The Finchdean bib tights from Wiggle are aimed squarely at winter riders, and will keep you warm through those chilly days in autumn and spring too, making them ideal for commuting, training and early season sportives.
I’ve got thin blood, so in the depths of winter I wear big fat windproof mountain-bike tights, even when I’m out on the road. But once the icy winds disappear around early March, I need something a bit more slim-line, though still nice and warm, and the Finchdeans do just the job.
Dhb’s Finchdean is a shapely and beautifully tailored jersey cum jacket for temperatures between -2 and +12 degrees so ideally suited for cold, early season rides. However, for all its considerable charm you’ll need to stash a waterproof shell in one of the three rear pockets to keep you singing in the rain, sizing excludes smaller riders and its at the absolute limit of what I’d be prepared to pay for a Polyester derived garment.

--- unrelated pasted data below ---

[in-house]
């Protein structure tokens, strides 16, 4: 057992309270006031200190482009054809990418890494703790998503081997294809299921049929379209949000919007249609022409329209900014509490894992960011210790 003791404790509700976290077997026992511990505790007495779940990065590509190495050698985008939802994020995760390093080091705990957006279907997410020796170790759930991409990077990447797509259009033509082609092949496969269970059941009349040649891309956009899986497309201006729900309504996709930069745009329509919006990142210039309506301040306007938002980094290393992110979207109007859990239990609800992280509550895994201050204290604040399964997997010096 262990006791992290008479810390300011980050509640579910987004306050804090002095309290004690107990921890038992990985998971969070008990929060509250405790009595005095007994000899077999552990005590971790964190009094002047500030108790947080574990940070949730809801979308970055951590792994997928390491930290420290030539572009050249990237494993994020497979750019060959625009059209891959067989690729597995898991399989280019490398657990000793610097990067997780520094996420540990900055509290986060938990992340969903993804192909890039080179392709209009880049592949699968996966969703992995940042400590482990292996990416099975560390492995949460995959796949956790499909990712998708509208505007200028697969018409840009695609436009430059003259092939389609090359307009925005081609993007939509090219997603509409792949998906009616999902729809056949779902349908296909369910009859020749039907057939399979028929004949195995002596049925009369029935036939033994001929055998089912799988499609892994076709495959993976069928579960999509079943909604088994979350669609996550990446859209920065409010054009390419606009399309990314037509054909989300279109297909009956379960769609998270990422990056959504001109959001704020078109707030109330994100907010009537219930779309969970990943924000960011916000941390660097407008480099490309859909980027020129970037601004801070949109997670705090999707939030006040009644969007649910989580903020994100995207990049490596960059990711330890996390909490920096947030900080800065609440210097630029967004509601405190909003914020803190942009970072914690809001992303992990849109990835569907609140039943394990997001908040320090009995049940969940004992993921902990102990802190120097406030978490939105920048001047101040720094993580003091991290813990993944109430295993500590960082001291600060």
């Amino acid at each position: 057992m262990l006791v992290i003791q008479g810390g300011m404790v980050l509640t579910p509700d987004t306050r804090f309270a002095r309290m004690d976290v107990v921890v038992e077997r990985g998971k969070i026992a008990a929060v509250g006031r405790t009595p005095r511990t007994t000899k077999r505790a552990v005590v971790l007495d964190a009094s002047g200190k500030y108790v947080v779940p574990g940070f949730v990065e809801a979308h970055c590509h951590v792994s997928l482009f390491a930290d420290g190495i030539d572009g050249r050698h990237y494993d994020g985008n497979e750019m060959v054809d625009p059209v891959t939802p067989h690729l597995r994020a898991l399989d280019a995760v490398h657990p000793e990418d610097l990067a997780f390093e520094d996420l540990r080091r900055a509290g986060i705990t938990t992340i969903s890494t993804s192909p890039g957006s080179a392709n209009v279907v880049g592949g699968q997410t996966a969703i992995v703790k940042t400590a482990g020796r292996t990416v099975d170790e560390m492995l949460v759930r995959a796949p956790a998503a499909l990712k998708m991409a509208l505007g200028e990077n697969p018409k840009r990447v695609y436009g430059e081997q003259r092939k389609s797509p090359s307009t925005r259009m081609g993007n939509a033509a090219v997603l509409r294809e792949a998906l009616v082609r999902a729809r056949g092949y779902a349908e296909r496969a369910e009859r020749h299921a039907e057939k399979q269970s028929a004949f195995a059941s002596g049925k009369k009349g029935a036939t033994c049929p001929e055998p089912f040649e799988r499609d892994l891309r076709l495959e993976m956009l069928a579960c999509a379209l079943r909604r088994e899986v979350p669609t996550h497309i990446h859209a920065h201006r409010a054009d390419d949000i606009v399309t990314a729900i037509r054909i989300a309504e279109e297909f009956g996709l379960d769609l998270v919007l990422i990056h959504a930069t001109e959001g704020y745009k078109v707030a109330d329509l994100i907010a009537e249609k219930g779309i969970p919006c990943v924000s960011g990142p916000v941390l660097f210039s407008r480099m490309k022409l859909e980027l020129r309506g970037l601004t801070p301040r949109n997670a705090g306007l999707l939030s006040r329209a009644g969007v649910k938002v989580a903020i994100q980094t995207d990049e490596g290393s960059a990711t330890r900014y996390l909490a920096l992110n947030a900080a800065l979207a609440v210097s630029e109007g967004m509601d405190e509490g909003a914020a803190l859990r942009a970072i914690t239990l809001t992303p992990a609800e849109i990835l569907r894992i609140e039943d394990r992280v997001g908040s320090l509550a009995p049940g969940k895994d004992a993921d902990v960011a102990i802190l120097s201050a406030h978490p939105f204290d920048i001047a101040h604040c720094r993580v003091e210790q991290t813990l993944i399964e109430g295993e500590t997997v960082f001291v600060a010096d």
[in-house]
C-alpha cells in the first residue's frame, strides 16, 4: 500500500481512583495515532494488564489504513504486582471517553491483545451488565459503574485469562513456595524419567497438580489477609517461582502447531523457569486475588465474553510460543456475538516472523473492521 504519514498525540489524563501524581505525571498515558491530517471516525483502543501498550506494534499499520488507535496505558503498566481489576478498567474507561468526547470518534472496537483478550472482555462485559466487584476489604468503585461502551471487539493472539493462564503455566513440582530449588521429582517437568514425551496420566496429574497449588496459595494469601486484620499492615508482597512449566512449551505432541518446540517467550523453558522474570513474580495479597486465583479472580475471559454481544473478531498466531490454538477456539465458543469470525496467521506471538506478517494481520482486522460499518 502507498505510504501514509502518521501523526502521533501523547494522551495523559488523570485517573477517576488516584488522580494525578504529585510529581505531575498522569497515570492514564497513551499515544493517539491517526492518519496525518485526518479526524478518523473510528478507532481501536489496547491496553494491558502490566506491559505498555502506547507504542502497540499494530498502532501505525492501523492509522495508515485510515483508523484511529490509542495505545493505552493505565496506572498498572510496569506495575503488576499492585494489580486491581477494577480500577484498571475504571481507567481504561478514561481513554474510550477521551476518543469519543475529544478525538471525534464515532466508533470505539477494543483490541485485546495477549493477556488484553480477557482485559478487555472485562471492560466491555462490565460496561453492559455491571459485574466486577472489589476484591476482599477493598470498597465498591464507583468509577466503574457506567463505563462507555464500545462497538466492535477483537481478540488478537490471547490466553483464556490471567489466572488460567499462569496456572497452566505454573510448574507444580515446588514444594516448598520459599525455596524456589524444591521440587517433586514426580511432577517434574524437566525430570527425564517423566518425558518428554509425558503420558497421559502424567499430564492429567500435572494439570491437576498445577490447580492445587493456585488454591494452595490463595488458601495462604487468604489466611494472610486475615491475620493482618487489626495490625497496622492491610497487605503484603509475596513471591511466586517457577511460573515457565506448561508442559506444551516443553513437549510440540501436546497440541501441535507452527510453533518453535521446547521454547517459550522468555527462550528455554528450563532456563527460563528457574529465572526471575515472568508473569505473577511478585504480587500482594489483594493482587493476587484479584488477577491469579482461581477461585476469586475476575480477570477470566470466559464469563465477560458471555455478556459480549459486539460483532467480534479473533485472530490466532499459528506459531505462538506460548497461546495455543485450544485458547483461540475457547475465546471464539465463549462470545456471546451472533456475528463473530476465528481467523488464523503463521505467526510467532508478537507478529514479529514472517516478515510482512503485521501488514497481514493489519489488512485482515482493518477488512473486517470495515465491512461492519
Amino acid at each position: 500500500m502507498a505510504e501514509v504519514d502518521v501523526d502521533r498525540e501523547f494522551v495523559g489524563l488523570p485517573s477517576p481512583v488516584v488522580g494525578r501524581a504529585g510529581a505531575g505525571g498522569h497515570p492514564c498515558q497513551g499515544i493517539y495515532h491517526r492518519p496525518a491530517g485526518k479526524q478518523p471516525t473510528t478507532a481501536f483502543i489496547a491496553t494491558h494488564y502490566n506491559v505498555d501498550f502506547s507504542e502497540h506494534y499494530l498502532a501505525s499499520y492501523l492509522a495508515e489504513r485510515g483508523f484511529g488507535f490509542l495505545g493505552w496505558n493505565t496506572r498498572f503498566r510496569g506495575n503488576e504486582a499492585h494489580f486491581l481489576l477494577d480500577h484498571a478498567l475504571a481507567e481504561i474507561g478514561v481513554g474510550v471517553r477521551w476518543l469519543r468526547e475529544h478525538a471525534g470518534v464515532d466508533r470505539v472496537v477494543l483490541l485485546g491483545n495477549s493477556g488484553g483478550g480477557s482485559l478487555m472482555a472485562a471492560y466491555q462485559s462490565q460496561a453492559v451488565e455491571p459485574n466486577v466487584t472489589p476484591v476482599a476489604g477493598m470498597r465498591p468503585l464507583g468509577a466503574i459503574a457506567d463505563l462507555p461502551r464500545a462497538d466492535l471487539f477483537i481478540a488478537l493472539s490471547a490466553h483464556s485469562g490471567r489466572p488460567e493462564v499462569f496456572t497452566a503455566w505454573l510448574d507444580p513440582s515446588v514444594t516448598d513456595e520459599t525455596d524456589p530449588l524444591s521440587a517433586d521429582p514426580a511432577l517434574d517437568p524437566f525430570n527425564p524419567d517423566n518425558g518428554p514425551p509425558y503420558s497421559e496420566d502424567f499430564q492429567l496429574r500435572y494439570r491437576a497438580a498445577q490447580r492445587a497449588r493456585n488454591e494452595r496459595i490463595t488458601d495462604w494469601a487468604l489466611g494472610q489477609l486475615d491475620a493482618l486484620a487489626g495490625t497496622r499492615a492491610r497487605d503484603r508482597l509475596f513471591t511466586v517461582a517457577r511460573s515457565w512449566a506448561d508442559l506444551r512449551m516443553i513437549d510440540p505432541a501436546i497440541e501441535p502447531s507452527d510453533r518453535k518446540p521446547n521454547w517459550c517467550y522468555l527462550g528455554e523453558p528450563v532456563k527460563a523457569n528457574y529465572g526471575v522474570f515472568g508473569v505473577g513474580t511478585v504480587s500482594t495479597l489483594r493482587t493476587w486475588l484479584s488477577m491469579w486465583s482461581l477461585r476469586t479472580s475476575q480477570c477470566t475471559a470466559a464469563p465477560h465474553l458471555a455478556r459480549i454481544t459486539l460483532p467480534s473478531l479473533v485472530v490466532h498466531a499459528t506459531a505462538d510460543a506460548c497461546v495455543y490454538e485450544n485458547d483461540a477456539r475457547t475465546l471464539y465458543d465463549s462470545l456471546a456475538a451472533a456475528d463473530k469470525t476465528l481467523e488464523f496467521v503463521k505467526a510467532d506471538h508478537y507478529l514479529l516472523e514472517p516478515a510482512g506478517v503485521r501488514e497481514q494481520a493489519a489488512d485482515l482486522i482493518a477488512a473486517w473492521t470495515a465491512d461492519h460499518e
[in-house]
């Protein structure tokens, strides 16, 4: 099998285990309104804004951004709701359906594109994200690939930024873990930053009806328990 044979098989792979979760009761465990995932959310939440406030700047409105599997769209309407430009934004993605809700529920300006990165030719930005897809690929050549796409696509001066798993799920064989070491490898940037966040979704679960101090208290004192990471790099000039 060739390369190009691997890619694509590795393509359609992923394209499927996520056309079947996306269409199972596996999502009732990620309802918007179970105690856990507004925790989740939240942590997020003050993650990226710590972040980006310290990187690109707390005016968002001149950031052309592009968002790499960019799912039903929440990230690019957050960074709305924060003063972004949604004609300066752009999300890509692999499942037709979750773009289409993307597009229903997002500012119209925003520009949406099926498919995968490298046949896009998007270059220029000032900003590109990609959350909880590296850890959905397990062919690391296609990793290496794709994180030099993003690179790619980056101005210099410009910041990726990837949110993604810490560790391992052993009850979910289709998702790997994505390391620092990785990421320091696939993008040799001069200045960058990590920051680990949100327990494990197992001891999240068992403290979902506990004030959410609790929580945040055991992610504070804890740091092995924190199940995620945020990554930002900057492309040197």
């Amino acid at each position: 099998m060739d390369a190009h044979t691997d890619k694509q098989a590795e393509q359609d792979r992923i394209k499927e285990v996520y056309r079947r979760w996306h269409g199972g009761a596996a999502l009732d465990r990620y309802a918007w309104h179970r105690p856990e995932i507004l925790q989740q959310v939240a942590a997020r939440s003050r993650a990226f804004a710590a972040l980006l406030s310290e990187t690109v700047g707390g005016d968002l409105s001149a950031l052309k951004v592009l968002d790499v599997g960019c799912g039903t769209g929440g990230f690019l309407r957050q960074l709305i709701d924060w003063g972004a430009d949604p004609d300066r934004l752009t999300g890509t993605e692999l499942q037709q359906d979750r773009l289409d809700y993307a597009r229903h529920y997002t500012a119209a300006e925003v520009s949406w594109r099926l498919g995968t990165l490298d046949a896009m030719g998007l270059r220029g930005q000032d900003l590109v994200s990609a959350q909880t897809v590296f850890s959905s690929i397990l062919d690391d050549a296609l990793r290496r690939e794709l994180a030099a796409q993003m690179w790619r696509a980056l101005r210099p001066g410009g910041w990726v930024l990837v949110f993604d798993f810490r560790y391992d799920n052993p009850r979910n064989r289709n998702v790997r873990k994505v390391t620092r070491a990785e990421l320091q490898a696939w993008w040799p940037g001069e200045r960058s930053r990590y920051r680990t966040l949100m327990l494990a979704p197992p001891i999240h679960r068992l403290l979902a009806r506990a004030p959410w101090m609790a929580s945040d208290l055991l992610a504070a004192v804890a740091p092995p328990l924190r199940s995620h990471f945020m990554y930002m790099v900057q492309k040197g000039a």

dhb’s Rogate make fine foul weather companions so long as you’re not fussy about warm, soggy hands. They’re made from medium weight neoprene, the stuff of diver’s wet-suits so insulate against the chill rather than keeping hands dry and these properties have kept my fingers remarkably warm in icy conditions too thanks to close fit and marginally longer cuffs.
Designed as a waterproof winter road glove, Dhb’s Amberley is more accurately described as very very water resistant and continues the brand’s reputation for great value, nicely designed cycle clothing that delivers. The Amberley offers great protection without compromised dexterity for winter commuting or training rides and for most of us will more than do the job, but those fond of more extreme winter conditions: mountain bikers, off season crossers and rough stuff tourists will want even greater waterproofing protection.
We tested dhb's Wickham eVent jacket last year and gave it high praise; dhb's Droxford uses the same cut but swaps the excellent eVent fabric for a more workmanlike 2.5 layer breathable, knocking £30 off the price in the process. The resulting shell is a versatile, no-frills outer layer that's good for commuting and training.